Beatles' property at the centre of five-year legal battle

Beatles' property at the centre of five-year legal battle




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A two-up-two-down Victorian terraced house has been at the centre of a five-year-long dispute between a City Council, local residents, Beatles fans and its owner. 

Number 9 Madryn Street in Toxteth, Liverpool, locally referred to as the ‘Welsh Streets’ area, is the birthplace of former Beatles drummer Ringo Starr.

Since 2005 Liverpool City Council has been trying to launch a regeneration project to redevelop the area, but has been met by a constant barrage of protests from those who believe the houses are too culturally significant to demolish.

Because it’s not just one part of the fab four’s home they want to keep, many people believe the 400 houses originally up for demolition represent an important part of the city’s heritage, as the area was once home to Welsh dockers who helped build the city.

The ‘Welsh Streets’ area is made up of streets and roads bearing Welsh titles, named so after the community of dockers that once lived there. Most of the properties are owned by Liverpool City Council, but number 9, Ringo’s first pad, is privately owned.

Originally, the number of houses set to be demolished was set at around 400, however, this figure has swung back and forth between 150 and 470 as various protests have succeeded and then failed. Now it has settled to 300, with 150 going in the redevelopment’s first phase, due to start this September, and another 150 in the second phase scheduled for early 2011.

One campaign, specifically aimed at saving Ringo’s house from demolition, failed despite the rock star himself speaking out against the plans to knock it down. The campaign prompted Liverpool City Council to say the house had “no historical significance”, because Ringo lived there only three months after his birth.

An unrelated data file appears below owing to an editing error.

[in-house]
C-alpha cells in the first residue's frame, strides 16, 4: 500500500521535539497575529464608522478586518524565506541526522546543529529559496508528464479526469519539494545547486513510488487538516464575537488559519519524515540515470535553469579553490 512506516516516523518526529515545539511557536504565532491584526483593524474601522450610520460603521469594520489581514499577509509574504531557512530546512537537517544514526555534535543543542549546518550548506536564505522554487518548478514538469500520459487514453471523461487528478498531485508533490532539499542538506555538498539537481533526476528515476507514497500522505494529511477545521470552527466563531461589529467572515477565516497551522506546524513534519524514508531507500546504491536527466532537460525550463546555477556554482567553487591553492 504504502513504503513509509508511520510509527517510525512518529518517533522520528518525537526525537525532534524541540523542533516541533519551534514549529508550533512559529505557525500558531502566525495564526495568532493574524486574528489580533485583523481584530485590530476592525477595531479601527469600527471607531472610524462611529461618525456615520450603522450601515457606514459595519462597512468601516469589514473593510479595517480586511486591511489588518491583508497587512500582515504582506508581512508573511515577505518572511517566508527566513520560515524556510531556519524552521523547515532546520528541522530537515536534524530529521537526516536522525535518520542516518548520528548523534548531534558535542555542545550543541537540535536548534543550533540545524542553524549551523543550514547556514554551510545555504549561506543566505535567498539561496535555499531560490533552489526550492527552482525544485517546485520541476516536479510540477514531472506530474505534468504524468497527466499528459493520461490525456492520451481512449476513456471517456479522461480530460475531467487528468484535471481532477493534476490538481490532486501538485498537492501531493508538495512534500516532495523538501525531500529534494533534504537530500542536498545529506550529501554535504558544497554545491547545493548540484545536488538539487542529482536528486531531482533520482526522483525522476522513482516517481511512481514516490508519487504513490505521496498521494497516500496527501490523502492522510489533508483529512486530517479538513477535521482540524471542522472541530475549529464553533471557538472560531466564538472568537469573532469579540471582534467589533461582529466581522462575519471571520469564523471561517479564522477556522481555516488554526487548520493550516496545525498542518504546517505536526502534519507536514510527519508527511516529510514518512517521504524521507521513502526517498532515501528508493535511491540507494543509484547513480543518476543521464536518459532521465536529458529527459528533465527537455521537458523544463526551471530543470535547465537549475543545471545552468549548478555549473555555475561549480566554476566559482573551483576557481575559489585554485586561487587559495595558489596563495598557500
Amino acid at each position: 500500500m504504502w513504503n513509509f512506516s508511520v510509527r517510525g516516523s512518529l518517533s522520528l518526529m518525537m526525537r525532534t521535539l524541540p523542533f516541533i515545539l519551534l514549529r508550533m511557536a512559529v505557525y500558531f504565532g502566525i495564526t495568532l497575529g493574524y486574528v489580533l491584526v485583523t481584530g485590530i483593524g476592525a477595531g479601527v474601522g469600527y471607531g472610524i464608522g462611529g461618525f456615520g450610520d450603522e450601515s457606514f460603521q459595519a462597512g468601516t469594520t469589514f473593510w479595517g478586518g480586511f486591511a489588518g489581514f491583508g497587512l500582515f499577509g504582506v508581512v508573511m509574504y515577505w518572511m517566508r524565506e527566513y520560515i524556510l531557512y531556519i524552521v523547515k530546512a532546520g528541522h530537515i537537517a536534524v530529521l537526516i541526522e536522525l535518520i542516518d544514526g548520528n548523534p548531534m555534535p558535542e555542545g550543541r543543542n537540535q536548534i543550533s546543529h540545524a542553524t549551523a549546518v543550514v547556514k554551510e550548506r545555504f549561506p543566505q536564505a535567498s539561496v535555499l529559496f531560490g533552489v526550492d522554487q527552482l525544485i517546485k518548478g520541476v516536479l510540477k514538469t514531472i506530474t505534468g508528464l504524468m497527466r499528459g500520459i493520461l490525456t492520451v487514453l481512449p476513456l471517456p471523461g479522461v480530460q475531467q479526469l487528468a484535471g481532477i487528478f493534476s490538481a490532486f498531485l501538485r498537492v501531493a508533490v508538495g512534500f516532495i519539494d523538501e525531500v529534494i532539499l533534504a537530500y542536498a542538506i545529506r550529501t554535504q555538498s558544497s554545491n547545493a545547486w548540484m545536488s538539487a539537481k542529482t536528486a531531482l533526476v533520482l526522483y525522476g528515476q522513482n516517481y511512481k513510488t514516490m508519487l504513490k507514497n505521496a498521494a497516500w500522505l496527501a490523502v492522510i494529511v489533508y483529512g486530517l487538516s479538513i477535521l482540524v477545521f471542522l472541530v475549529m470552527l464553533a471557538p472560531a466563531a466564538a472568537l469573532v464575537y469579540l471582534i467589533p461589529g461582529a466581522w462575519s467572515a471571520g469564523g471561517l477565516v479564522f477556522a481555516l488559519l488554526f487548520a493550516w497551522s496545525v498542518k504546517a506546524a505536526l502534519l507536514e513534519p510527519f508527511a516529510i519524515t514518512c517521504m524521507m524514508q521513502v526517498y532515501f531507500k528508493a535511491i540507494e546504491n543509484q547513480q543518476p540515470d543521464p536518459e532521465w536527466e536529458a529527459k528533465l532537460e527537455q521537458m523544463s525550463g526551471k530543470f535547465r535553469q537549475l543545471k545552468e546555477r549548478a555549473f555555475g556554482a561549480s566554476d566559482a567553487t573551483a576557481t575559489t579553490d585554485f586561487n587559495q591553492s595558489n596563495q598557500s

That was in 2007. Following that campaign, rumours emerged that 9 Madryn Street would be knocked down and re-built brick by brick and displayed as an exhibit at the Museum of Liverpool.

Those discussions are now on hold and official demolition notices have reappeared in the street. And if all goes to plan Madryn Street will be bulldozed in the second phase of the redevelopment.

According to the BBC, Liverpool City Council is in negotiations with the property owner, but could issue a compulsory purchase order (CPO) if necessary. 

The council maintain that many of the houses are little more than slums and that the area is in dire need of regeneration.

"The properties in the Welsh Streets are in such a poor condition that demolition is the only option," said a council spokesman.

"The city council owns 95% of the properties in this area and there are only two remaining residents who we are currently in discussions with.

"Once demolition is complete, high quality residential developments will be built of affordable homes for sale and socially-rented housing offering the modern desirable homes with gardens which local residents deserve.

"Regeneration will hopefully secure a brighter future for an area which has previously suffered from blight and abandonment."

 

 

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